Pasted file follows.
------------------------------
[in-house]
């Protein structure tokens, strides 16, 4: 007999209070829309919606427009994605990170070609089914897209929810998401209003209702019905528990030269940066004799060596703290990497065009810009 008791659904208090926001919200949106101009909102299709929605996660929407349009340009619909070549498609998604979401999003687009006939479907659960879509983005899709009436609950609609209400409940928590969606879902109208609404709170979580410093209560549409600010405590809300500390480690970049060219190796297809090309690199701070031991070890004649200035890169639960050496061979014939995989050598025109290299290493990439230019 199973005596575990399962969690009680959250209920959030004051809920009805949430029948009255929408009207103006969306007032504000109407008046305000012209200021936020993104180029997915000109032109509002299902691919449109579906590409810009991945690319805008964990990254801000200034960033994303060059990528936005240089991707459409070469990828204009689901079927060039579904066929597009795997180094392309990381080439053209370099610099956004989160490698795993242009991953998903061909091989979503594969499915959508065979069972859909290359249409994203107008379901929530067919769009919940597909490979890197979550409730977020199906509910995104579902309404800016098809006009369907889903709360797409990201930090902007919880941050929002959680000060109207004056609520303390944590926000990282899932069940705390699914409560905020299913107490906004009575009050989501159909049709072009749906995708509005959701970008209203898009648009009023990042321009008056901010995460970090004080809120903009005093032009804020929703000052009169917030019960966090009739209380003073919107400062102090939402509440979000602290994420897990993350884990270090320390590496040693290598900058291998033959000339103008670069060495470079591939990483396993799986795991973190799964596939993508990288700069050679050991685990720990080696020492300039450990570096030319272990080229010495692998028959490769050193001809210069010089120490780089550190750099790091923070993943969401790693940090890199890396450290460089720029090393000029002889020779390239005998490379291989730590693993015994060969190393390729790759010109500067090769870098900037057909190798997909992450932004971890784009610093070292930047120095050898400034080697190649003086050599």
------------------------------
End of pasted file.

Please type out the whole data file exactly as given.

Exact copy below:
[in-house]
């Protein structure tokens, strides 16, 4: 007999209070829309919606427009994605990170070609089914897209929810998401209003209702019905528990030269940066004799060596703290990497065009810009 008791659904208090926001919200949106101009909102299709929605996660929407349009340009619909070549498609998604979401999003687009006939479907659960879509983005899709009436609950609609209400409940928590969606879902109208609404709170979580410093209560549409600010405590809300500390480690970049060219190796297809090309690199701070031991070890004649200035890169639960050496061979014939995989050598025109290299290493990439230019 199973005596575990399962969690009680959250209920959030004051809920009805949430029948009255929408009207103006969306007032504000109407008046305000012209200021936020993104180029997915000109032109509002299902691919449109579906590409810009991945690319805008964990990254801000200034960033994303060059990528936005240089991707459409070469990828204009689901079927060039579904066929597009795997180094392309990381080439053209370099610099956004989160490698795993242009991953998903061909091989979503594969499915959508065979069972859909290359249409994203107008379901929530067919769009919940597909490979890197979550409730977020199906509910995104579902309404800016098809006009369907889903709360797409990201930090902007919880941050929002959680000060109207004056609520303390944590926000990282899932069940705390699914409560905020299913107490906004009575009050989501159909049709072009749906995708509005959701970008209203898009648009009023990042321009008056901010995460970090004080809120903009005093032009804020929703000052009169917030019960966090009739209380003073919107400062102090939402509440979000602290994420897990993350884990270090320390590496040693290598900058291998033959000339103008670069060495470079591939990483396993799986795991973190799964596939993508990288700069050679050991685990720990080696020492300039450990570096030319272990080229010495692998028959490769050193001809210069010089120490780089550190750099790091923070993943969401790693940090890199890396450290460089720029090393000029002889020779390239005998490379291989730590693993015994060969190393390729790759010109500067090769870098900037057909190798997909992450932004971890784009610093070292930047120095050898400034080697190649003086050599």